Notwithstanding the non-retroactivity of Batson on collateral review of state convictions with respect to the issue of equal protection, we must address independently the question of whether Kyles has stated a claim for violation of his Sixth and Fourteenth Amendment rights to an impartial jury and jury drawn from a fair cross-section of the community. The Sixth Amendment is the constitutional foundation on which Kyles has rested his claim and the question of whether, as an alternative to the Batson holding, prosecutorial exclusion of black jurors may independently violate that provision is properly before us.
In Taylor v. Louisiana, 419 U.S. 522, 95 S.Ct. 692, 42 L.Ed.2d 690 (1975), the Supreme Court first recognized the principle, derived from the Sixth Amendment guarantee of an impartial jury in criminal trials, that the panels from which criminal juries are drawn must be composed of a fair cross-section of the community. Furthermore, state conduct which artificially limits the participation of certain distinct groups from those panels unconstitutionally infringes the Sixth Amendment rights of criminal defendants. The fundamental logic of the principles laid out in Taylor has been extended in a limited context by courts addressing the problem of exclusion of particular groups at the voir dire stage. Prior to the Batson decision, Courts of Appeal in two circuits declared the state's use of peremptory challenges to exclude members of a criminal defendant's race from the petit jury to be a violation of the Sixth Amendment right to an impartial jury as applied to the states through the Fourteenth Amendment. Booker v. Jabe, 775 F.2d 762 (6th Cir. 1985); McCray v. Abrams, 750 F.2d 1113 (2d Cir. 1984).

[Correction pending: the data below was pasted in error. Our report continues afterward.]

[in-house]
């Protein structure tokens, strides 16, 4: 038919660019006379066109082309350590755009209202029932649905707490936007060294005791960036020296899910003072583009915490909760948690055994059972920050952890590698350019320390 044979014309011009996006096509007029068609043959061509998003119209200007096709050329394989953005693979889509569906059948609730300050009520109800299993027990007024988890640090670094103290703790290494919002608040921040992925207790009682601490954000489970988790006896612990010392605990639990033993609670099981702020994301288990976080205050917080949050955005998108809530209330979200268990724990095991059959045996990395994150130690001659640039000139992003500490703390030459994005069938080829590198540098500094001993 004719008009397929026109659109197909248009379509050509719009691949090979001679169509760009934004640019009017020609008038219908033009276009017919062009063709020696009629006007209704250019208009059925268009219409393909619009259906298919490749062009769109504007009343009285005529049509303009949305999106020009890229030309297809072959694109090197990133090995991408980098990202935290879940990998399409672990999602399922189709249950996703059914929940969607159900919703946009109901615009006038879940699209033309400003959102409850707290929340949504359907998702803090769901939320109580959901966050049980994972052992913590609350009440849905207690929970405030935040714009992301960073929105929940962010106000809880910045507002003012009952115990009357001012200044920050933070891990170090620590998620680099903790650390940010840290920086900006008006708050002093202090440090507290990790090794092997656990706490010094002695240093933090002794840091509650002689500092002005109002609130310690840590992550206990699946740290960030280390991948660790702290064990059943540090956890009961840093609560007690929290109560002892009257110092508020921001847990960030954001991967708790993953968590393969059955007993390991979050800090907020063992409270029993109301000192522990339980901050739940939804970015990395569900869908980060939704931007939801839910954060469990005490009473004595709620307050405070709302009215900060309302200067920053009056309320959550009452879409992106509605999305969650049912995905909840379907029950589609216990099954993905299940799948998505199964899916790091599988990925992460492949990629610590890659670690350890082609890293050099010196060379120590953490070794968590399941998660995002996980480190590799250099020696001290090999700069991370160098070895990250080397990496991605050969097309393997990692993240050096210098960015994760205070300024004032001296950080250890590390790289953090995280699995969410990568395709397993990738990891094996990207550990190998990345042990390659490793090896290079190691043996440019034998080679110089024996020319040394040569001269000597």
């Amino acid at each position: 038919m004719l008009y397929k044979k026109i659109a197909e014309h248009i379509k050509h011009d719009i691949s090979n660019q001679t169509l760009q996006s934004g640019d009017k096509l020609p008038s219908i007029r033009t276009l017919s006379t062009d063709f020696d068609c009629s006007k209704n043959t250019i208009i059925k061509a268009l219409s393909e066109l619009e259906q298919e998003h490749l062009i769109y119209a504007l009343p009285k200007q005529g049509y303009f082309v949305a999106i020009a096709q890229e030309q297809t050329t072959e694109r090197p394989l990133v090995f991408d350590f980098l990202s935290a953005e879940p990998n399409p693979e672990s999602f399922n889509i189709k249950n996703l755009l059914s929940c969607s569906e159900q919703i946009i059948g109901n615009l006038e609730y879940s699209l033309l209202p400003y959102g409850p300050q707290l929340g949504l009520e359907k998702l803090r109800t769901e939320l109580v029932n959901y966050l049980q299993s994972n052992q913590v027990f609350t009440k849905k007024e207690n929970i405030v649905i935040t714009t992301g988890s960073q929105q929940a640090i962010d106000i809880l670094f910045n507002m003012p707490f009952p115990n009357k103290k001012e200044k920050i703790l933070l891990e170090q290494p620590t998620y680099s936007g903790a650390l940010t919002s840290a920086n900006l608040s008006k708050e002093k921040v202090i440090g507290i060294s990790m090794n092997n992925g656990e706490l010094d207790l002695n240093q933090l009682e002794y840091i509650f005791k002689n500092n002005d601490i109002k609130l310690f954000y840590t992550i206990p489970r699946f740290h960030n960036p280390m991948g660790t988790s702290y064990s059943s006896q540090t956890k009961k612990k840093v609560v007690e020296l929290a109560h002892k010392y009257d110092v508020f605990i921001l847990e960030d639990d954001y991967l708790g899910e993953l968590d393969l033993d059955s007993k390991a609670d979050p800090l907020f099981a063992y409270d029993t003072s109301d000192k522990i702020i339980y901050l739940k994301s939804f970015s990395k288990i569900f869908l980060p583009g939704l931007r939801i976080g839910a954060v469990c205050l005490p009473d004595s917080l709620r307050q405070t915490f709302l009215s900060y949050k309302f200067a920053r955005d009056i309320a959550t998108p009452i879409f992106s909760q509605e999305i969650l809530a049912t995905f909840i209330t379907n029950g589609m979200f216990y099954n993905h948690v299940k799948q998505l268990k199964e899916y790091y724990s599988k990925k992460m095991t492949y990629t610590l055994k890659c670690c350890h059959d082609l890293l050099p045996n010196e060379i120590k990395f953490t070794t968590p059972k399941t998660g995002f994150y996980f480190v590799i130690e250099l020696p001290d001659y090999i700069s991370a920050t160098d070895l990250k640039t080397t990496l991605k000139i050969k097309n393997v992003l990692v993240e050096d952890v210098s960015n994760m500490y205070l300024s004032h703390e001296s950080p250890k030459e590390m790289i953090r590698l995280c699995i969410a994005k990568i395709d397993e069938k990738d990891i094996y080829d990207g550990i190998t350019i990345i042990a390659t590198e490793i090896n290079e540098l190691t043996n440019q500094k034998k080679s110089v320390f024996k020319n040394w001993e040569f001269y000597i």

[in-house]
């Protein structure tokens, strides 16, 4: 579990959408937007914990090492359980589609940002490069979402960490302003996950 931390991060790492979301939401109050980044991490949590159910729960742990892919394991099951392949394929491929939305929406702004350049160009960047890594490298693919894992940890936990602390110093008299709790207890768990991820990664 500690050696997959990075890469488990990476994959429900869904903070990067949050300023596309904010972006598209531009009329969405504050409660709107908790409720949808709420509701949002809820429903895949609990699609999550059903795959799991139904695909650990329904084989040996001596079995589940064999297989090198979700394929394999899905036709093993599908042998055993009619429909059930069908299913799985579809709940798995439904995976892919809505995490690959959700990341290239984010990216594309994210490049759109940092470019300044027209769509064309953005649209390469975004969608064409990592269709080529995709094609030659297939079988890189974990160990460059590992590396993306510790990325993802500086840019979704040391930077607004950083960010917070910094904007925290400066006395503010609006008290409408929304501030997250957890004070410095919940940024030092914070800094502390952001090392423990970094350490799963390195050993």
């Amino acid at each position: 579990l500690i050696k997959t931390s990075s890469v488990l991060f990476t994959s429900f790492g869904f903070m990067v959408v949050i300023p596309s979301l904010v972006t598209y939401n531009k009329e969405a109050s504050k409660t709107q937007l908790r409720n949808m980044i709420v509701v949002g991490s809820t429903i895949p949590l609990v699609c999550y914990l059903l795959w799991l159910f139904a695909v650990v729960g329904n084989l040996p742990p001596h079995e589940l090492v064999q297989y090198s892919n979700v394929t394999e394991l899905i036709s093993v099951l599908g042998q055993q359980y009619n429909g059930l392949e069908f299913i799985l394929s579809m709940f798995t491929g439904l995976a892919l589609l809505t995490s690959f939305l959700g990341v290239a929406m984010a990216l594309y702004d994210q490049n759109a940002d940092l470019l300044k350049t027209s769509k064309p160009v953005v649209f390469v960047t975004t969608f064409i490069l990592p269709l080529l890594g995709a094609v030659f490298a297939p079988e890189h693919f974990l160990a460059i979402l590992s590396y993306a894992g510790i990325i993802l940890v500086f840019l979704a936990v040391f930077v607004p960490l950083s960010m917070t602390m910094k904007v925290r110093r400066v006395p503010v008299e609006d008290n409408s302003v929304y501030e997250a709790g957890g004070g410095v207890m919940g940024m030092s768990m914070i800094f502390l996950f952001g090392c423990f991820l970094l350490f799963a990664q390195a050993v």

The right to an impartial jury in a criminal prosecution guaranteed by the Sixth Amendment was extended through the Fourteenth Amendment to individuals in state proceedings in Duncan v. Louisiana, 391 U.S. 145, 88 S.Ct. 1444, 20 L.Ed.2d 491 (1968).
Furthermore, in a decision which was never released, the Seventh Circuit apparently made a similar ruling in United States ex rel. Teague v. Lane, 779 F.2d 1332 (7th Cir. 1985), which that Court immediately voted to rehear en banc pursuant to Circuit Rule 16(e). See United States ex rel. Teague v. Lane, 779 F.2d 1332 (7th Cir. 1985) (Cudahy, J. dissenting from order for rehearing en banc). That case is still pending before the Seventh Circuit.
Courts in other circuits have ruled differently, finding that the fair cross-section requirement first articulated in Taylor has never been extended to apply to the composition of the petit jury. See, e.g., United States v. Childress, 715 F.2d 1313 (8th Cir. 1983), cert. denied, 464 U.S. 1063, 104 S.Ct. 744, 79 L.Ed.2d 202 (1984); Weathersby v. Morris, 708 F.2d 1493 (9th Cir. 1983), cert. denied, 464 U.S. 1046, 104 S.Ct. 719, 79 L.Ed.2d 181 (1984). However, these courts relied heavily on the continued validity of Swain. Furthermore, the language which they cite from Taylor in support of the proposition that the Sixth Amendment can never be interpreted to extend to the petit jury selection does not actually foreclose the use of the Sixth Amendment to challenge particular discriminatory exclusions. Both Childress and Weathersby cite the following passage from Taylor as determinative of the Sixth Amendment peremptory challenge question: "It should also be emphasized that in holding that petit juries must be drawn from a source fairly representative of the community we impose no requirement that petit juries actually chosen must mirror the community and reflect the various distinctive groups in the population. Defendants are not entitled to a jury of any particular composition . . . but the jury wheels, pools of names, panels, or venires from which juries are drawn must not systematically exclude distinctive groups in the community and thereby fail to be reasonably representative thereof." Taylor, 419 U.S. at 538, 95 S.Ct. at 702, cited in Childress, 715 F.2d at 1320, and Weathersby, 708 F.2d at 1497. It seems overly simplistic to conclude that because the Constitution does not require a rigid rule that a criminal defendant's petit jury be composed of a group of individuals proportionally representative of a community's racial, ethnic, religious and sexual demographics it must follow that a defendant may never challenge the improper discriminatory use of peremptory jury challenges by the prosecutors which may nullify completely, at least for that defendant, the fair cross-section requirement set forth in Taylor.